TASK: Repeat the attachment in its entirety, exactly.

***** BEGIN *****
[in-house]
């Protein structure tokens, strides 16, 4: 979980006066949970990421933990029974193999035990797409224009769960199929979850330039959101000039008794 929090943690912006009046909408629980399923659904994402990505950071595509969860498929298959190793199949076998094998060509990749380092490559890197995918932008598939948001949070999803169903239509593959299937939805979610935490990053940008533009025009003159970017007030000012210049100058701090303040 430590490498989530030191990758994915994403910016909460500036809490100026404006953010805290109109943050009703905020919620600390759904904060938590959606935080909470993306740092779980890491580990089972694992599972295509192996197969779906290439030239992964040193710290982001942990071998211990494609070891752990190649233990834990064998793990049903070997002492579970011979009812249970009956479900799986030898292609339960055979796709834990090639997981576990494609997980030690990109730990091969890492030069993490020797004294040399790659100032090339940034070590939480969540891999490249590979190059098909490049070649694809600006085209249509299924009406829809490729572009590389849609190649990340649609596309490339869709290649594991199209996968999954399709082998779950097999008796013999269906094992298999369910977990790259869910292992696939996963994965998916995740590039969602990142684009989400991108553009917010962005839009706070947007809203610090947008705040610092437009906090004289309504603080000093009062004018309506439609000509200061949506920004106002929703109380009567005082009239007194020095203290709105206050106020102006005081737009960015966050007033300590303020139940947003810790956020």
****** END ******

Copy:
[in-house]
């Protein structure tokens, strides 16, 4: 979980006066949970990421933990029974193999035990797409224009769960199929979850330039959101000039008794 929090943690912006009046909408629980399923659904994402990505950071595509969860498929298959190793199949076998094998060509990749380092490559890197995918932008598939948001949070999803169903239509593959299937939805979610935490990053940008533009025009003159970017007030000012210049100058701090303040 430590490498989530030191990758994915994403910016909460500036809490100026404006953010805290109109943050009703905020919620600390759904904060938590959606935080909470993306740092779980890491580990089972694992599972295509192996197969779906290439030239992964040193710290982001942990071998211990494609070891752990190649233990834990064998793990049903070997002492579970011979009812249970009956479900799986030898292609339960055979796709834990090639997981576990494609997980030690990109730990091969890492030069993490020797004294040399790659100032090339940034070590939480969540891999490249590979190059098909490049070649694809600006085209249509299924009406829809490729572009590389849609190649990340649609596309490339869709290649594991199209996968999954399709082998779950097999008796013999269906094992298999369910977990790259869910292992696939996963994965998916995740590039969602990142684009989400991108553009917010962005839009706070947007809203610090947008705040610092437009906090004289309504603080000093009062004018309506439609000509200061949506920004106002929703109380009567005082009239007194020095203290709105206050106020102006005081737009960015966050007033300590303020139940947003810790956020």